ABOUT THE ARTIST
My present photographic interests in snapping water with all its fascinating, gravitational properties and configurations along with backgrounds began as a child when I summered in
Gloucester, Mass. Curiosity continued as I rowed at Groton and at Yale. In high school I engaged in printing the newspaper—no computers. Lead lettering, inked and then pressed, had to be continually re-melted to form new letters, which were once again formed up for the next press run. It was this combining of analytical approaches with intuitive aesthetic decision-making which carried over to my interests in photography. My visual attraction to architecture, especially bridges and cathedrals, began when I spent two consecutive summers in Great Britain, first: working in a Liverpool community center, and second: balancing accounts at a London branch of Barclays Bank. Off work, I visited sites and realized the narrative found in historical bridges and crumbling ruins. My decades of practicing law slowed me down from acquiring a love of photography earlier, but I managed to be creative in other ways. I designed and built a 24 x32 foot vacation cabin (sadly burned in a forest fire). Except for the Sono-tube foundation that was professionally constructed, I drove/hauled all the wood 80 miles to the lake where I hammered every nail and cut every asphalt shingle. Although we had our Anchorage house built, much of the interior: book shelving and furniture I personally constructed, and continue to do. Similar to my law practice, all this woodworking requires dimensional perception, rational thinking in combination with intuitive decisiveness. Although I have done point/shoot photography since I was given a Brownie camera as a child, I got my first ‘SLR’ to help my wife, Jean, shoot pictures for her art columns. Trips to Europe and Asia to attend Jean’s art critic conferences has allowed me to discover more bridges, ruins, waterways and thus historic narratives. As an avid reader, learning the history of objects, I snap, allows me to impart more emotion into my photographs beyond just manipulating the many buttons found on digital cameras. I look for the story in a composition.
An SLR-digital camera allows me to experiment when I am at my favorite sites: bridges, ruins and waterways. Taking photos for my wife Jean’s art columns provides me with a deadline, which forces me to move to the next project, even if I’m not completely satisfied with what I have just re-sized. With Formalism intersecting and colliding with the Contextual, having an analytical background from years of practicing law is very helpful. Also acquiring intuitiveness coming from handling bankruptcy cases, which often needs approaches not be found in my library of law books, has also come in handy when faced with a camera that doesn’t seem to be producing the expected visual it was assigned to snap. Like ‘staged photography’ which was popular in the late Nineteenth Century, it is arguable my work depicting bridges and ruins could be construed as theatrical or a tableaux. However, by changing the camera’s angle the historic object becomes unique to me. Charles Sheeler’s Criss-Crossed Conveyors, River Rouge Plant, Ford Motor Company (1927) draws attention to the oppression and overwork bestowed upon laborers beyond merely the composition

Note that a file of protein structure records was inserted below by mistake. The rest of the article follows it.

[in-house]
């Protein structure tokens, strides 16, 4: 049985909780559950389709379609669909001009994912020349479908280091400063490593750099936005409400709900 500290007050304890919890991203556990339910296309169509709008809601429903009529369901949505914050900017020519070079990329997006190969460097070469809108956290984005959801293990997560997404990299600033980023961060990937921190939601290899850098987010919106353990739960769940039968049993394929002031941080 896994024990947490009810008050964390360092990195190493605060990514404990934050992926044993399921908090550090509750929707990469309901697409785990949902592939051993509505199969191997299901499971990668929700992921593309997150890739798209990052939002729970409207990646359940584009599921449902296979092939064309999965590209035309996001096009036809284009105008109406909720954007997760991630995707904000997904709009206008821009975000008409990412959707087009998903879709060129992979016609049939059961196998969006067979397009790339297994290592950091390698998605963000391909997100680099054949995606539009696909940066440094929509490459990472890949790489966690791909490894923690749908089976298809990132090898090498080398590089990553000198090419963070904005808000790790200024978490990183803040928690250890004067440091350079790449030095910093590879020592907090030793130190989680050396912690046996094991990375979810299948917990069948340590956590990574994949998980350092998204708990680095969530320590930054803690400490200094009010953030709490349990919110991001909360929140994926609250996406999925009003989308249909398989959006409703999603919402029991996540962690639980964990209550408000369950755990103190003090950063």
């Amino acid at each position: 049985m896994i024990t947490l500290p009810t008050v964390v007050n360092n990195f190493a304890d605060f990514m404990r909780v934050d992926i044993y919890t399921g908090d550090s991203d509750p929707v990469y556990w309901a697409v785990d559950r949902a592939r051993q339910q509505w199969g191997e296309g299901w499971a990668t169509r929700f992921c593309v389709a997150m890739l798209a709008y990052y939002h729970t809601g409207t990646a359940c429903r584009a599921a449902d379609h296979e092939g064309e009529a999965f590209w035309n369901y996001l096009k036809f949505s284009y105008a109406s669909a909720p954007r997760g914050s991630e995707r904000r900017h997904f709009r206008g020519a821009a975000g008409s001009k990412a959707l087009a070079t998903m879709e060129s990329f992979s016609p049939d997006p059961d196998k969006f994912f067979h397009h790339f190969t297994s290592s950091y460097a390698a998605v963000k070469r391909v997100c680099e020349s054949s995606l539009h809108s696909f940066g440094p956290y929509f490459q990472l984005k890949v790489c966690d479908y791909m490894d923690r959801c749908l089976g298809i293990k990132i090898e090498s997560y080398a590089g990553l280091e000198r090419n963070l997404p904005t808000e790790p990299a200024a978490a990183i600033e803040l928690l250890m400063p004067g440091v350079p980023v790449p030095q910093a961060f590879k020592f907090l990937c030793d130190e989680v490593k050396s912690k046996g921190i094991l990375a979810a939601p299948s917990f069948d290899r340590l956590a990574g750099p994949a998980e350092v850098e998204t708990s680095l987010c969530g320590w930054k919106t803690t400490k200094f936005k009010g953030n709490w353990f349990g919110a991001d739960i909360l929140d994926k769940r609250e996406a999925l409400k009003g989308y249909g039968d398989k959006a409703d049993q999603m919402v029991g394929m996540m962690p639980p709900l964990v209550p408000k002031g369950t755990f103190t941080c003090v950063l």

because of the unusual angles depicted. Bernd and Hila Becher’s photographs of Water Towers, 1972, reveal the ambiguities of industrialism’s ugliness versus its necessity as cautioned by Heidegger. Today, we might also assume a Climate Change metaphor, when treating steel structures as portraiture. Michael Snow’s film: Wavelength, 1967, where the camera creeps across a SoHo warehouse, tripping over an alleged murder scene, only to land on a common postcard of only ocean waves, pinned to a wall. Viewers are left to contemplate the camera as
protagonist. Water as subject matter can be very fickle-- a good way to attempt to understand the irrationalities of photography.